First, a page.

“Do the difficult things while they are easy and do the great things while they are small. A journey of a thousand miles must begin with a single step.”
It was more than 500 years before the Current Era that Chinese philosopher Lao Tzu said these immortal words.
Although our mental health workforce, our community workers, our police and our hospital staff are working harder than ever, our mental health system is still letting down too many people.
Too many are falling through the gaps, too many are not getting the help they need, and still today, too many are afraid to share their personal experience of living with mental illness.
Like others before it, the newly elected Commonwealth Government commissioned a review of mental health services and programs, to explore both the issues that the failing system is facing and ways to repair it.
This approach is sensible and provides the mandate for change.
But we know that despite a review into the mental health system in Australia occurring, on average, every 30 months since the Second World War, real reform has been difficult to achieve.
These reviews all make similar findings;
- We need to shift our investment towards programs and services that prevent people from needing expensive acute hospital care. Then when people do become ill we need to provide more services in the community rather than in hospital settings.
- We need to change financial incentives to achieve the outcomes we are seeking, rather than rewarding activity for its own sake.
- We need to ensure mental health services and programs are closely linked to other supports to help people live contributing lives, recognising that people are complex a home, a job, connecting with others and building independence.
- We need better governance arrangements between different tiers of government and with the non-government and private sectors to coordinate activity, monitor performance, build accountability and achieve shared goals.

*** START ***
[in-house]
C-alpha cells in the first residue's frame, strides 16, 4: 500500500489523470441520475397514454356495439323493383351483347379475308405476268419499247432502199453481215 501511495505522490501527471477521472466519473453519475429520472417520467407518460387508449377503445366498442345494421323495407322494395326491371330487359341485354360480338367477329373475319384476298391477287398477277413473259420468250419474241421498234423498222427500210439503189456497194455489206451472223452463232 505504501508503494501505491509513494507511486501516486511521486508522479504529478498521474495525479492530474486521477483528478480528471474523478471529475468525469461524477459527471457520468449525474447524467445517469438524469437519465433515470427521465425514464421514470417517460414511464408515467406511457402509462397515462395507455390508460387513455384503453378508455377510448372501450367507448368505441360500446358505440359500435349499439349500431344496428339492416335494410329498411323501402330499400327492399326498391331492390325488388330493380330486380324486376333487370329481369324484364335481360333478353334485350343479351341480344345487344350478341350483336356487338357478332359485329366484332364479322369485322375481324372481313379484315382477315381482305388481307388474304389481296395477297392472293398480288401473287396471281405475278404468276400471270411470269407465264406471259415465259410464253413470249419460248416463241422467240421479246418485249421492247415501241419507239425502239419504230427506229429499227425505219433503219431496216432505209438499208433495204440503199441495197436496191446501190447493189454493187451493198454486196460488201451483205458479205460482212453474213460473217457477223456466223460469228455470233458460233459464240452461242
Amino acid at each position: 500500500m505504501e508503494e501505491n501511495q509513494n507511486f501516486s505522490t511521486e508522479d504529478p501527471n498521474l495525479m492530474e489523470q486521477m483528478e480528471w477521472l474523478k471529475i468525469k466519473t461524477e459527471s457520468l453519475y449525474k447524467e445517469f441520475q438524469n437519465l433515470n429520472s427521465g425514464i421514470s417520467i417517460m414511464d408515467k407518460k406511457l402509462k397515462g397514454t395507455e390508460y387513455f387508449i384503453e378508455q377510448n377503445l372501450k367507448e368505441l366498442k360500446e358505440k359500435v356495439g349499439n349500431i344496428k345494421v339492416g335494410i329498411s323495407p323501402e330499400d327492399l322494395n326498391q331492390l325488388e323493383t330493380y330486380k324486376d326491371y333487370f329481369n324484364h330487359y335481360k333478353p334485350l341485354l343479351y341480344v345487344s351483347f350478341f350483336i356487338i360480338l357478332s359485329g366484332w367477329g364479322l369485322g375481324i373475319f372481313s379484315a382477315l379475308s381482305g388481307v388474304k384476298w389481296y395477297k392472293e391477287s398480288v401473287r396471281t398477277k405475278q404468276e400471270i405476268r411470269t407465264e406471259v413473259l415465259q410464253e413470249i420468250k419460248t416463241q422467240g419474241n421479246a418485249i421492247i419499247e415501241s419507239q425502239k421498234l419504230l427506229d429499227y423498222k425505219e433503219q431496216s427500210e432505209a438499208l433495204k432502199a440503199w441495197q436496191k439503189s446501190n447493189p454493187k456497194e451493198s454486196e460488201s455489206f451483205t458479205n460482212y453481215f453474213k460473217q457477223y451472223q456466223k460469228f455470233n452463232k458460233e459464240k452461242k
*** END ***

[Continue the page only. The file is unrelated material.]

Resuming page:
When the National Mental Health Commission hands Government the latest review into the mental health system we will have our latest opportunity to achieve reform.
Optimistic about this opportunity, Mental Health Australia and its members have created a Blueprint for Action on Mental Health.
This Blueprint outlines clear directions for government to reform the way Australia deals with mental illness and to truly reshape the system, not just plug a few gaps.
We recognise that reforming existing systems is very challenging. There is always a risk that by tackling inefficiencies and system failures, successful and promising programs can be disrupted.
When considering its response to the current review, we hope the Government will be guided by the following principles.
- There should be no net reduction in investment in mental health.
- Existing arrangements which make a positive contribution to mental health outcomes should be retained.
- Existing arrangements which undermine mental health outcomes should be carefully dismantled.
- Where evidence is lacking about the contribution of existing arrangements to mental health outcomes, government should proceed with caution.
- Where the government intends to remove funding for existing programs, it should only do so after developing strategies to retain and use any infrastructure, human capital and intellectual property developed through those programs.
- Regardless of whether funding continues for any particular program, government should provide certainty to community-managed organisations about their long-term future funding to assist with workforce planning and retention of existing staff.
- Any service gaps likely to emerge through the discontinuation of services should be identified and communicated to those affected, including state/territory governments and service providers.
As Lao Tzu tells us, there are many small steps that form the journey of a thousand miles. Without a clear, long term, apolitical, system-wide plan for that journey then we will risk merely wandering about aimlessly until the next review of mental health comes along.
Written byFrank Quinlan, CEO of Mental Health Australia, the peak body representing the mental health sector.